With its high contribution limits and employer matching option, the 401(k) has long been considered the go-to retirement account. But lately, a new account has been stealing the spotlight: the health savings account (HSA). OK, so it's not technically a retirement account, but it's still a great place for your savings. Here's why.
HSAs give you a tax break today
HSA contributions reduce your taxable income for the year, like contributions to most 401(k)s. Individuals can set aside up to $3,650 in an HSA in 2022. while families can save up to $7,300. Adults 55 and older can tack an extra $1,000 onto these contribution limits.
But in order to contribute to an HSA, you need a qualifying health insurance plan, meaning one with a deductible of $1,400 or more for an individual or $2,800 or more for a family in 2022.
Those who qualify should definitely consider setting some money aside here. Even if the contribution limits are much lower than 401(k) limits, stashing funds here is still saving you money on your taxes today. And it could go a long way toward helping you cover your retirement costs, especially if you invest your HSA funds.
HSAs give you tax-free medical withdrawals
In addition to the up-front tax break, HSAs give you tax-free medical withdrawals at any age. This gives them a competitive edge over 401(k)s, which require you to pay taxes on all of your withdrawals. If an emergency arises, you can use these funds to help cover your hospital bills. However, if you plan to use your HSA for retirement savings, you want to avoid this whenever possible.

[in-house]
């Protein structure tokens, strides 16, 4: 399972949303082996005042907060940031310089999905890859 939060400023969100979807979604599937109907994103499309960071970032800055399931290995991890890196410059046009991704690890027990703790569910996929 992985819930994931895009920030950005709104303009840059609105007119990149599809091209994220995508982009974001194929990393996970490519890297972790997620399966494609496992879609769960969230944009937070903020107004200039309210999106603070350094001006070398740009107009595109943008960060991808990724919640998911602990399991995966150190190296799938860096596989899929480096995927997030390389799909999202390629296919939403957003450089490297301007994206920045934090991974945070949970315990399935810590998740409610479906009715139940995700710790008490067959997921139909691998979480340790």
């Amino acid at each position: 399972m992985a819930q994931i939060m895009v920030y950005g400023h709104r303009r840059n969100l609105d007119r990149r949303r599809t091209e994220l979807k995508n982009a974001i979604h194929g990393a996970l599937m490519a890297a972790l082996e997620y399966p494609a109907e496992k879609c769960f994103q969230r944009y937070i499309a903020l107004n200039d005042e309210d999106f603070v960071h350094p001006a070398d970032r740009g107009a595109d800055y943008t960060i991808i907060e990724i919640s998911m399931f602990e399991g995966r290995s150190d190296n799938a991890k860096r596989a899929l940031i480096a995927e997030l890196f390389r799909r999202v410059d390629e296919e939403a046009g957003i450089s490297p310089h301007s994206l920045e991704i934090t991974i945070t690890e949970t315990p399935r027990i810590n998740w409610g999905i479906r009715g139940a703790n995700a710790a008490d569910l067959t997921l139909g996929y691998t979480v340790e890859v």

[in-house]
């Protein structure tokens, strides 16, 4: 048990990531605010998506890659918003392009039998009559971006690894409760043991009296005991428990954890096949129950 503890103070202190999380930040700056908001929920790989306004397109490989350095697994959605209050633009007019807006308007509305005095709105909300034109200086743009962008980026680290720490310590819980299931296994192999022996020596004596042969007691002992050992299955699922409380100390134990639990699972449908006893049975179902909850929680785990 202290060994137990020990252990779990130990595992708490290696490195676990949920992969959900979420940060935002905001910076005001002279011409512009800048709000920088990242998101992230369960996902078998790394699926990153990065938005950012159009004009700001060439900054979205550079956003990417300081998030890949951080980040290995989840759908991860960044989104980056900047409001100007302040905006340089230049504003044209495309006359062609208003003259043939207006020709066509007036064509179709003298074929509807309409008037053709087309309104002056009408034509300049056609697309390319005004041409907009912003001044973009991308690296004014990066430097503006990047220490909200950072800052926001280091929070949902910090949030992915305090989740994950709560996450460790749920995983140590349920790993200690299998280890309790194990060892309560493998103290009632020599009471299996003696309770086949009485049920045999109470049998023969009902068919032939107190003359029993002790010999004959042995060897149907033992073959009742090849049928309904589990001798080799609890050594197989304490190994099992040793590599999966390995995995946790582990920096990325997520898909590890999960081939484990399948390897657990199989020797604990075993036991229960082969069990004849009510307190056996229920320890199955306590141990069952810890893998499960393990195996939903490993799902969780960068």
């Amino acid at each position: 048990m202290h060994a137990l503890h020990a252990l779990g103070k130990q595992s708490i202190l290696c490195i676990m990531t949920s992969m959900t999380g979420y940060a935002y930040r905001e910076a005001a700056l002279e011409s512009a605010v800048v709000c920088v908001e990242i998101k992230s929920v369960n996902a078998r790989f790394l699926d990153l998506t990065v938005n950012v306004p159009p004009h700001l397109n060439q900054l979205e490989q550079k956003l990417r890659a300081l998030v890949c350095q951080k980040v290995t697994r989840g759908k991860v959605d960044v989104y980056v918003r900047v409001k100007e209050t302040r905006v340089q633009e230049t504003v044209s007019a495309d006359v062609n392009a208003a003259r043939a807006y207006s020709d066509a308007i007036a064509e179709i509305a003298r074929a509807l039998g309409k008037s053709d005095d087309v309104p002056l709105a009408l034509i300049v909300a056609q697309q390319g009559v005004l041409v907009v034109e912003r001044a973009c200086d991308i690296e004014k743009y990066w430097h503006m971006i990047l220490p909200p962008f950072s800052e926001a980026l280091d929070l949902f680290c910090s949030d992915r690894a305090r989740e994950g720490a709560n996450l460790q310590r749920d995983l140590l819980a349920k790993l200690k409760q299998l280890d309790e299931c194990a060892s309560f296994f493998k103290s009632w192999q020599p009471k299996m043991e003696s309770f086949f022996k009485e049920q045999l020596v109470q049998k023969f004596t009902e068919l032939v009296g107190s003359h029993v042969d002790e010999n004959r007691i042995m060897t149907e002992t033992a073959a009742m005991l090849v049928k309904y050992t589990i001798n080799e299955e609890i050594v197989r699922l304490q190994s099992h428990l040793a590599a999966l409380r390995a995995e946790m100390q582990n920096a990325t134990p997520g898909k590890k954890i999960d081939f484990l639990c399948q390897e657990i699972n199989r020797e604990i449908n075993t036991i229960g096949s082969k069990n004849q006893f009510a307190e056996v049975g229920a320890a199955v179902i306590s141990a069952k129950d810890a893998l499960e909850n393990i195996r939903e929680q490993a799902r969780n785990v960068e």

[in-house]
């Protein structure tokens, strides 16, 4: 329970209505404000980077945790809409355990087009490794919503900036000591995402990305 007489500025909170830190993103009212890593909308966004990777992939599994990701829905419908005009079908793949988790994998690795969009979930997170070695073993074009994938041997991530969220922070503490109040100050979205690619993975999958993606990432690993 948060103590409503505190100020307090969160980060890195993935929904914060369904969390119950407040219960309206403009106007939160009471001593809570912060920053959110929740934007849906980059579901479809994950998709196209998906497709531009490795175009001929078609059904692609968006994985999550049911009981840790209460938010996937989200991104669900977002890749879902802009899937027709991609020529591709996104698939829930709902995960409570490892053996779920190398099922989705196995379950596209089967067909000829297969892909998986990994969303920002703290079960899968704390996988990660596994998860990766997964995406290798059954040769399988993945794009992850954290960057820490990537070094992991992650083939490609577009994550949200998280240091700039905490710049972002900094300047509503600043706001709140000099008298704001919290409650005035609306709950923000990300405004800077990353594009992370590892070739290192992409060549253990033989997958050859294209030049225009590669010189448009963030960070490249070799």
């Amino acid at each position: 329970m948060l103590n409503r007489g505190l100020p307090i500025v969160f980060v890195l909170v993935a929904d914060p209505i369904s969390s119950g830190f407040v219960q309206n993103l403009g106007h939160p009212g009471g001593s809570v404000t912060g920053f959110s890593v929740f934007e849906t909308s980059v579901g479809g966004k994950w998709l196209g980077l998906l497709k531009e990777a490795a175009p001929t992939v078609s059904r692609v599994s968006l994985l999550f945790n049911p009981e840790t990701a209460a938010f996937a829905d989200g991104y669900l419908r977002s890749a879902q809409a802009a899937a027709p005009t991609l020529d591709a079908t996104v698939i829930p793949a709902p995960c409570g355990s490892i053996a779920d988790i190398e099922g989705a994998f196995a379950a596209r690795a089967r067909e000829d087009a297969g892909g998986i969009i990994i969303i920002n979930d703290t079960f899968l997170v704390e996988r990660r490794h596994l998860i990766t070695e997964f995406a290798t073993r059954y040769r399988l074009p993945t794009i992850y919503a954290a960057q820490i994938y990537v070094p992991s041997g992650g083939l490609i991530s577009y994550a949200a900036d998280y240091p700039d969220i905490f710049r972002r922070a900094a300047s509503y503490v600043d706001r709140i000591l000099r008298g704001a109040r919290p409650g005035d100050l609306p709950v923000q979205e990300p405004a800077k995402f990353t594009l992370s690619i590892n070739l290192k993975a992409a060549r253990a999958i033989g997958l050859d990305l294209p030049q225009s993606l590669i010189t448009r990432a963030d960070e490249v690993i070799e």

You're also allowed to make nonmedical withdrawals from an HSA, though you will pay taxes on these, plus a 20% penalty if you're under 65. That's a little steeper than the 401(k) early withdrawal penalty, which only charges you 10% if you withdraw your funds if you're under 59 1/2. But this shouldn't be a huge problem if you also stash some of your retirement savings in another type of account.
Once you turn 65, HSAs are basically like having another 401(k), with the bonus of tax-free medical withdrawals. This shouldn't be overestimated, especially because medical costs tend to rise as you age. Being able to pay these bills with tax-free HSA funds can save you a lot compared to using tax-deferred 401(k) funds.
HSAs don't have required minimum distributions (RMDs)
HSAs also stand out because they don't have required minimum distributions (RMDs) like 401(k)s do. These are mandatory annual withdrawals that everyone must take from all their retirement accounts, save Roth IRAs, beginning the year they turn 72.
It's the government's way of getting its cut of your retirement savings, but sometimes you may not want to withdraw that much from your retirement account. With an HSA, you won't have to worry about mandatory withdrawals. You can leave your savings in your HSA as long as you'd like so it can continue to grow until you actually need it.
Ready to open an HSA?
If you think an HSA would make a good addition to your retirement plan, you can open one with most banks or brokers. It's best to choose a provider that will enable you to invest your HSA funds, as this will help them grow more quickly.
It's up to you to decide when and how much you'd like to contribute to your HSA. You might decide to stick to a 401(k) first if you qualify for an employer match. Once you've gotten that, you can switch to your HSA until you've maxed it out. Then, if you have any more money you'd like to set aside, you can go back to your 401(k) or use an IRA. Explore a few different scenarios until you find one that works for you.